Rhesus Macaque, Mount Popa, Myanmar

Rhesus Macaque

A burmese man cleans a pool, Popa Taung Kalat in the background, Myanmar

Popa Mountain Resort
We lunched at a wonderful resort …

Saung  - Traditional Burmese Harp, Mount Popa, Myanmar

Playing the Saung
… with traditional burmese harp music …

View over the Temple at the Top of Mt Popa, Myanmar

Temple on Taung Kalat (Pedestal Hill)
… and amazing views of the Buddhist temple that perches on the top of the volcanic plug at the Southwest of Mount Popa.

Each of the 37 Great Nats was, in at least one of their previous incarnations, associated with members of the royal family; Nat worship therefore, affords commoners some protection against misfortune.

As we discovered in a nearby rural village, it does not, however, bring electricity or running water.

Burmese Children at the Window of a schoolhouse, Popa, Myanmar

Children at the Window
At a small school near Taung Kalat …

Burmese  Teacher Marking at the Window of a schoolhouse, Popa, Myanmar

Teacher Marking
… children study and teachers work without the benefit of electric lights or fans.

Burmese Child at the Window of a schoolhouse, Popa, Myanmar

Child at the Schoolhouse Window

Burmese Children in a dark rural Classroom, Popa, Myanmar

Kids in the Classroom

Cow in a thatched Barn, Popa, Myanmar

Cow in the Barn
In spite of the lack of modern conveniences, this rural village is neat and tidy.

Burmese Man in a longhi smoking on the Stoop of a house, Popa, Myanmar

Man on the Stoop
The community has received a recent injection of funding, and some of the buildings are quite new.

Burmese Woman in thatched Barn, Popa, Myanmar

Woman in the Barn
Workers always seem happy to take a moment out …

Hands Chopping Grass through a rusty machine, Popa, Myanmar

Chopping Grass
… from monotonous manual labour …

Burmese Woman in thatched Barn, Popa, Myanmar

A Burmese Smile
… to flash a brilliant smile for the camera.

Burmese man in a wool cap, Popa, Myanmar

Old Burmese Man
A community elder pauses to take stock of the visitors …

Burmese man in a wool cap, Popa, Myanmar

Old Man
… and to pose.

Baby Pigs in the Yard, Popa, Myanmar

Piglets in the Yard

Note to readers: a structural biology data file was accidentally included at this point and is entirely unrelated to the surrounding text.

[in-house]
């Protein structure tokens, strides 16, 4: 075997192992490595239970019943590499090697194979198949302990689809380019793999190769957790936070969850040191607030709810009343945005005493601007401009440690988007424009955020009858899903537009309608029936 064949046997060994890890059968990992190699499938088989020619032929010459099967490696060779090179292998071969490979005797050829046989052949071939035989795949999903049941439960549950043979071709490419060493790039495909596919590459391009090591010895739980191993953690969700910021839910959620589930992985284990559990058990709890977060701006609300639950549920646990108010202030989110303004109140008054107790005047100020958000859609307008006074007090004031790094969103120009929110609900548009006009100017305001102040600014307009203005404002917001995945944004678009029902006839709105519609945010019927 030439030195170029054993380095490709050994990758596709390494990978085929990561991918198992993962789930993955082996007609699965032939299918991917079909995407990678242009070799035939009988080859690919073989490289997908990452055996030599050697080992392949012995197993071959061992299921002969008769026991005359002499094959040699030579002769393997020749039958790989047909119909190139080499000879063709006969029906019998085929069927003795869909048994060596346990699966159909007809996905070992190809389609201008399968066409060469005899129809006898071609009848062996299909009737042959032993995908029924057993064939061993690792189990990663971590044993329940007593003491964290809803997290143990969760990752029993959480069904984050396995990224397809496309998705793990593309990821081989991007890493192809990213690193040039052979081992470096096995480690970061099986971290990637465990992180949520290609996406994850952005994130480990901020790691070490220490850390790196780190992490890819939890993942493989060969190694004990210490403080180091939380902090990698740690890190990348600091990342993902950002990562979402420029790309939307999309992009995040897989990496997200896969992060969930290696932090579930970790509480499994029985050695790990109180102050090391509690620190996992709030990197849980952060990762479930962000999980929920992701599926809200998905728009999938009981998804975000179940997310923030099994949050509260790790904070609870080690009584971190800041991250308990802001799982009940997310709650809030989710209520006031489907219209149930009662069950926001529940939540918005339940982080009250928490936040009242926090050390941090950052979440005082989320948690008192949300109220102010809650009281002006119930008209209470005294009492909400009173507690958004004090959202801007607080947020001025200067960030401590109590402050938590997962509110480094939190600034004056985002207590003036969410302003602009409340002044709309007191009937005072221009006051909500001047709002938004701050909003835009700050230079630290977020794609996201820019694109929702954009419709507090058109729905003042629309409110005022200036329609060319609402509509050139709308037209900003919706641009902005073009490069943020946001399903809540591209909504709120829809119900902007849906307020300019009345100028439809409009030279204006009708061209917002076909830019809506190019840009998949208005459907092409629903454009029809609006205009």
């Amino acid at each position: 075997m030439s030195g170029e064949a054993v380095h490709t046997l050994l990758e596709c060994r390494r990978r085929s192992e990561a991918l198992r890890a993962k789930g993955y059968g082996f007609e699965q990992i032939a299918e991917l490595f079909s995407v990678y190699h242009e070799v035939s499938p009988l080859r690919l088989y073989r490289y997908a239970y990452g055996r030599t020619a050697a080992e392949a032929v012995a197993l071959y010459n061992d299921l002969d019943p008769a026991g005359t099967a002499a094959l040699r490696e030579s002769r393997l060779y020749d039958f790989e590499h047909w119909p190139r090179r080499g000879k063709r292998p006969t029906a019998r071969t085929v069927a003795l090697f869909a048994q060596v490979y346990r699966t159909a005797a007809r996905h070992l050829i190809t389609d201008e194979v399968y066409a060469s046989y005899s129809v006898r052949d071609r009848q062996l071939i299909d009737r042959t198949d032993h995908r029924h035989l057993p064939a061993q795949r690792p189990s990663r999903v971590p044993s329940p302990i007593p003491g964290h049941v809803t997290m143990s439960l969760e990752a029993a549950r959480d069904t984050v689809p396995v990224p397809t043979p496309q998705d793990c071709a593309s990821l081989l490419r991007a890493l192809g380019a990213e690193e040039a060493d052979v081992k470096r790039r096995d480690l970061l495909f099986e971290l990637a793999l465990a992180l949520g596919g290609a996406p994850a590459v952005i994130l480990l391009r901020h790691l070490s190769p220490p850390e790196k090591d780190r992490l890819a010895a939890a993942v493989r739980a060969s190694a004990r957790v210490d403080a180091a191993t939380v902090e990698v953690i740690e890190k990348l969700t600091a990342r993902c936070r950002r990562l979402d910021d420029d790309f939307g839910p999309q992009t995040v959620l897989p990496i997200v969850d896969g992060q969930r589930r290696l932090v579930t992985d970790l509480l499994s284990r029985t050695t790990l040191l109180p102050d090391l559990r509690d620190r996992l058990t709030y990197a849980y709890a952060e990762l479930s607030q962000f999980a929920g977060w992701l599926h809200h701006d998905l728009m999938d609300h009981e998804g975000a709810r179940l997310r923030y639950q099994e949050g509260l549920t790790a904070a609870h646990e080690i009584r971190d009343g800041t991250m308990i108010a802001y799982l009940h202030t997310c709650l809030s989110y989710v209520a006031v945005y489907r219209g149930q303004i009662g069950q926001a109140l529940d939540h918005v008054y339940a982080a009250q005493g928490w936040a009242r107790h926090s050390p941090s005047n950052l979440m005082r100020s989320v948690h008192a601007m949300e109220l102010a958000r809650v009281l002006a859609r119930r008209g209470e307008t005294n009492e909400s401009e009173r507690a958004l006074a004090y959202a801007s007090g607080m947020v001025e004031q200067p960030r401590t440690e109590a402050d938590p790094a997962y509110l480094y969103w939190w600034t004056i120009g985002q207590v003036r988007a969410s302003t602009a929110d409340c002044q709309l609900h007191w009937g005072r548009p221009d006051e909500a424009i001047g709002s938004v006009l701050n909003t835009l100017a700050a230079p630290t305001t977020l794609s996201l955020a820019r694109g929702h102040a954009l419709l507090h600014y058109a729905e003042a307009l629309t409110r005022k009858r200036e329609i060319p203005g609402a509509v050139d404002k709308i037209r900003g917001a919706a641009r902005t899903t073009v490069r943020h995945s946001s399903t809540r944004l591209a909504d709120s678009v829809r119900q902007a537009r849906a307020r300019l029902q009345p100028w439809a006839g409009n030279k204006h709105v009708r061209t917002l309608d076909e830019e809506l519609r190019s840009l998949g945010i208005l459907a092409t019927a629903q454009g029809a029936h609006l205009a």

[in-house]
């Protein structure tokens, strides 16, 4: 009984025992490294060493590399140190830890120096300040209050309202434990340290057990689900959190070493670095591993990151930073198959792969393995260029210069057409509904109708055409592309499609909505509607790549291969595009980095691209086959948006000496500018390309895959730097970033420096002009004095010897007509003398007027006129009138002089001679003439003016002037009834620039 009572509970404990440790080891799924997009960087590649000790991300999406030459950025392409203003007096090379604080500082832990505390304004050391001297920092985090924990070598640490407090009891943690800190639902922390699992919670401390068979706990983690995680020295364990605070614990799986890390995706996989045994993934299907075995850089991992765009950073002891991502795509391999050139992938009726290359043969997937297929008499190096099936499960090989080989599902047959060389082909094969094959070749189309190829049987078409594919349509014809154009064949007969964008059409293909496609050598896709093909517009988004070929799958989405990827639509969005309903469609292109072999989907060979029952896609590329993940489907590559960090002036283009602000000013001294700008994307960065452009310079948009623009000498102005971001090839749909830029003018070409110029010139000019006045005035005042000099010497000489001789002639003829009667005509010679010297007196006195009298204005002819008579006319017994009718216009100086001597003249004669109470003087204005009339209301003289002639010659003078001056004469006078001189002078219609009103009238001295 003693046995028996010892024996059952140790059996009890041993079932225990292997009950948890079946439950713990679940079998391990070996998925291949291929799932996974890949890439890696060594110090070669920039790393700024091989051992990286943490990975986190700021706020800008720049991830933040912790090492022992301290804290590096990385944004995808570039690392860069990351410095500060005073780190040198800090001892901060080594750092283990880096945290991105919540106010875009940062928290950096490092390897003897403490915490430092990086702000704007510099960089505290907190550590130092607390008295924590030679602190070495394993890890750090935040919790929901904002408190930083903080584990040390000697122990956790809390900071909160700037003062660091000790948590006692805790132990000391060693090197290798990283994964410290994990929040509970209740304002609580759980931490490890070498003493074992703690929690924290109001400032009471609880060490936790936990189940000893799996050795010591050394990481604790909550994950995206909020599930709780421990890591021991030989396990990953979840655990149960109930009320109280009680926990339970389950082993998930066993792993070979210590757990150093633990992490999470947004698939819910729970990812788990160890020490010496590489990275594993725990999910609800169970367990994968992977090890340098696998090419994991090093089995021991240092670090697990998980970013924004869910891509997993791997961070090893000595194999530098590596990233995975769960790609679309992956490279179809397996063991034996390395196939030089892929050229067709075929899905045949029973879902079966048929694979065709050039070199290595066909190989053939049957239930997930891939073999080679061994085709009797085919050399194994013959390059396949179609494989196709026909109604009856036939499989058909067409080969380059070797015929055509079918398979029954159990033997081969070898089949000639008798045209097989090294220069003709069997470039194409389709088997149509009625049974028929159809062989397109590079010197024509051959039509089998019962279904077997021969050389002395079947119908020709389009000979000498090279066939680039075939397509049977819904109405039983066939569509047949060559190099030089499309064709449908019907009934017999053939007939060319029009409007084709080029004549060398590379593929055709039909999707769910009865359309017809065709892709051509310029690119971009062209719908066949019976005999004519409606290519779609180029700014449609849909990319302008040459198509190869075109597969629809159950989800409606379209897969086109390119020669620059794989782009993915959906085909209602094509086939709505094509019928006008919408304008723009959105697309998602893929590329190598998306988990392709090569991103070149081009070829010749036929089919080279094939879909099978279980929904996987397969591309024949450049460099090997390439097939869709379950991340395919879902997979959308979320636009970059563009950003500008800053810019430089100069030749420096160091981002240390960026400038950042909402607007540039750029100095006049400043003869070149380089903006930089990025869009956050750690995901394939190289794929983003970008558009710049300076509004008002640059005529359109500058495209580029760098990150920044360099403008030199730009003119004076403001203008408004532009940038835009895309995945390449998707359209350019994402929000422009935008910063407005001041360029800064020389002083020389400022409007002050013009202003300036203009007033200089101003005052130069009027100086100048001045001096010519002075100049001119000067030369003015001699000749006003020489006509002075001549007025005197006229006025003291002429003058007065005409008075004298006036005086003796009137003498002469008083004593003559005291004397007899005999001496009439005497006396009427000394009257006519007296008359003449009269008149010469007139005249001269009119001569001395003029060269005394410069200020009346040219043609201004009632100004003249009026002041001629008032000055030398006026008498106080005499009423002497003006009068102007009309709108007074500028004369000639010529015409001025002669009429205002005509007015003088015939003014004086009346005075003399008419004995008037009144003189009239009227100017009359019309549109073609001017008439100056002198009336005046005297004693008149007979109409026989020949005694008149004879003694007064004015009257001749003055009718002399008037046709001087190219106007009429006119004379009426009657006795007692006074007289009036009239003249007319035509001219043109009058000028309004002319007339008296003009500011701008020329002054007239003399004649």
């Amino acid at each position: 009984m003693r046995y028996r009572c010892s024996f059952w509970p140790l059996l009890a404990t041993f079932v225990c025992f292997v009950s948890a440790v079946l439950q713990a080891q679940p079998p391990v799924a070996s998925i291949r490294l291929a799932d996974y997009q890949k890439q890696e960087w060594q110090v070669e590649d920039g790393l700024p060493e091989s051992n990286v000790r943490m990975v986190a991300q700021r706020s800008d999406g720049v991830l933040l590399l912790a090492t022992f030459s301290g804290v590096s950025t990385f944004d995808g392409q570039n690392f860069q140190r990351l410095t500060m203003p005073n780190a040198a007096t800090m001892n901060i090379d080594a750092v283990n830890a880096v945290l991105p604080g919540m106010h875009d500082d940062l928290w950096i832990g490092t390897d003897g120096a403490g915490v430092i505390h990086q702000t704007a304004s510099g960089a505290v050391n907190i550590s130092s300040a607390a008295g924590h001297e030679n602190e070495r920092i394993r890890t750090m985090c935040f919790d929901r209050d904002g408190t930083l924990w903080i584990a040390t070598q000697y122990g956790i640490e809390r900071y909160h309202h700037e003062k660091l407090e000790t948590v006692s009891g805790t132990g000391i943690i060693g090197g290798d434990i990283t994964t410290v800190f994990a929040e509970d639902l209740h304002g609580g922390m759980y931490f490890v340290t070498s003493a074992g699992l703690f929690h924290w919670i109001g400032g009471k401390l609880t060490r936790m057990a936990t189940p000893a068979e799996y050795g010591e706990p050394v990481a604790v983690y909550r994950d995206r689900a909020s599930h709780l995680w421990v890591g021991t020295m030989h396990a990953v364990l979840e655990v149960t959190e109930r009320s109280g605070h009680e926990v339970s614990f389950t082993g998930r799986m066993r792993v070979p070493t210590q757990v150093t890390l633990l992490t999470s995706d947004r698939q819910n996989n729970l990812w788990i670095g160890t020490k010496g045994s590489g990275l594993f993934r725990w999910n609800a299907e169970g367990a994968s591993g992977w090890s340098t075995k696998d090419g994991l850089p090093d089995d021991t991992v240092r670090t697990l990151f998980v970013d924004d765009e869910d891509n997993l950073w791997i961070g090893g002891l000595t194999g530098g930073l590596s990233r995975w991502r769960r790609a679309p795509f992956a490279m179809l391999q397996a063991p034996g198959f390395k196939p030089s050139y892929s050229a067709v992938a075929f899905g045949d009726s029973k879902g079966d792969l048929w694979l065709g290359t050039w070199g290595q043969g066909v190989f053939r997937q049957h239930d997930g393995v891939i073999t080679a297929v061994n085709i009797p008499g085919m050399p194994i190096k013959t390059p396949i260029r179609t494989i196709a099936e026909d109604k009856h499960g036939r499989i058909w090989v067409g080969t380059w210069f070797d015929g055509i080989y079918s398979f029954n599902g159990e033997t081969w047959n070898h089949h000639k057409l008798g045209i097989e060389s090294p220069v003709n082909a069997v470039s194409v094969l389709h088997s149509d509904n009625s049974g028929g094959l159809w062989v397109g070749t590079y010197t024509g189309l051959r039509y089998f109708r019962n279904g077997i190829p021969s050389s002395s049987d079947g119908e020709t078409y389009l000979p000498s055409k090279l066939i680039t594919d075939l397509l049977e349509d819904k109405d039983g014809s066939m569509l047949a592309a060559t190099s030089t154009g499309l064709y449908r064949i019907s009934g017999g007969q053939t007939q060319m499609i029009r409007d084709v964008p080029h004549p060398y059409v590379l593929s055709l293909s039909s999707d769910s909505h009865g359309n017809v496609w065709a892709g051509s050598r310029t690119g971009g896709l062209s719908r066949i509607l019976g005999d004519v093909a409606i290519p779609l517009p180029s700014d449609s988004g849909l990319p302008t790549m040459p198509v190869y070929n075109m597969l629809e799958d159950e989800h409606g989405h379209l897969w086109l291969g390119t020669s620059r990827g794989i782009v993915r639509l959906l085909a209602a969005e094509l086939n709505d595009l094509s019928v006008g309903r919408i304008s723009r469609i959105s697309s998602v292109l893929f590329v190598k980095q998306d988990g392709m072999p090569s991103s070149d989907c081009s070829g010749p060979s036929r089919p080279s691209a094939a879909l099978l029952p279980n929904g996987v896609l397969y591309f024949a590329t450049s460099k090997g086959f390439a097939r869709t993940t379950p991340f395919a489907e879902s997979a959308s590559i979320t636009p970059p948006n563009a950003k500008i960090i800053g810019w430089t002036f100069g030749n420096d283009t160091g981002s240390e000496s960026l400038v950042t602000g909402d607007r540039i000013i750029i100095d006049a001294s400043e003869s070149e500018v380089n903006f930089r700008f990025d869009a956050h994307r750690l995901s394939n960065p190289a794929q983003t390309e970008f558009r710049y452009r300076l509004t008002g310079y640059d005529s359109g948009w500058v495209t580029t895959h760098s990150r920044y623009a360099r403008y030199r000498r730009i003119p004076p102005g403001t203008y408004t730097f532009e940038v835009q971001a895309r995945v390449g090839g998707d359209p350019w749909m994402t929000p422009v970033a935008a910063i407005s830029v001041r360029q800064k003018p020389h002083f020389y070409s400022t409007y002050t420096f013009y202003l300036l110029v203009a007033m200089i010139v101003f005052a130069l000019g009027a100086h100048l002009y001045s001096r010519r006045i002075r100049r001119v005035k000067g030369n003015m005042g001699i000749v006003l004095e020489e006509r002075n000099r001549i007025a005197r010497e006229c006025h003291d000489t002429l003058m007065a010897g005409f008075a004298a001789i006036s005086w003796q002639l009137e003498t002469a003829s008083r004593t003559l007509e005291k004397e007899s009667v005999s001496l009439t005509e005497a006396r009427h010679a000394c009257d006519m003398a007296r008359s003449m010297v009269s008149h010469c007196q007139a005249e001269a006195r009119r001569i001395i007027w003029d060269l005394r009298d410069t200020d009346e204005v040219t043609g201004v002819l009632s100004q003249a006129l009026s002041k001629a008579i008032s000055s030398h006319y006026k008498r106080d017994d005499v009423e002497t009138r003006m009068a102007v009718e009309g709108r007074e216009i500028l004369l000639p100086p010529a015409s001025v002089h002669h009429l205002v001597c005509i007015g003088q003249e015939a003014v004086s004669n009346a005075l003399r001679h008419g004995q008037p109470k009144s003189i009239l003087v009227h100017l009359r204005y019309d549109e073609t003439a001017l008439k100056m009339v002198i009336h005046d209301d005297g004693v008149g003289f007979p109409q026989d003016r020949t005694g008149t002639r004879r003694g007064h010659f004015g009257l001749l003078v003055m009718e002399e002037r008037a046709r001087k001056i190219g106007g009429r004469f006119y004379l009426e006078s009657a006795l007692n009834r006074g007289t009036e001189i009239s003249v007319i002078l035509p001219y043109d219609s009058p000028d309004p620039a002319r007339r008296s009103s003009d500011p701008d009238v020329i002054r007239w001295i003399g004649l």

A mainstay of any “rich” tropical community, pigs are the perfect grain-storage units in damp or rainy climates where grains grow mouldy quickly after harvest.

Burmese Village Child, Popa, Myanmar

Young Girl
Not all the children are in school –

Burmese Village Children, Popa, Myanmar

Village Children
– and those running loose in the dirt are happy to have their pictures taken.

Burmese Village boy in a torn t-shirt, Popa, Myanmar

Young Boy

Burmese woman walking away on a dirt path  with water buckets on a yoke, Popa, Myanmar

On the Dirt Path
A woman from the village carries laden water buckets home in the afternoon light.

Although some people say that Nat worship is dying out, this is more true in the developed, urban centres. In fact, the many annual Nat Festivals are still well-attended – and it is easy to see why rural people would want some surety in their uncertain and labour-intensive days.

To the Future (text)It’s a hard life. I hope the Nats can help people make the necessary transitions into the modern world.

‘Till next time.

Pictures:19September2012

  • maureen mcgettigan - December 12, 2014 - 1:59 am

    You nailed the story about the nats, Ursula – great photos & very informativeReplyCancel

    • Ursula - December 12, 2014 - 3:23 am

      Thanks so much, Maureen and Karl.
      The people in these wonderful places make photography such a delight, don’t they?
      Happy Holidays!ReplyCancel

  • karl grobl - December 12, 2014 - 2:03 am

    Wonderful, wonderful, wonderful! Great job Ursula!ReplyCancel

  • Dietmut - December 14, 2014 - 4:39 pm

    Nice report Ursula. Bagan a beautiful place, to see so much.
    Warm greetings, DietmutReplyCancel

    • Ursula - December 15, 2014 - 12:33 am

      Thanks, Dietmut!
      Wonderful place, isn’t it? I loved every minute there. 😀ReplyCancel

Your email is never published or shared. Required fields are marked *

*

*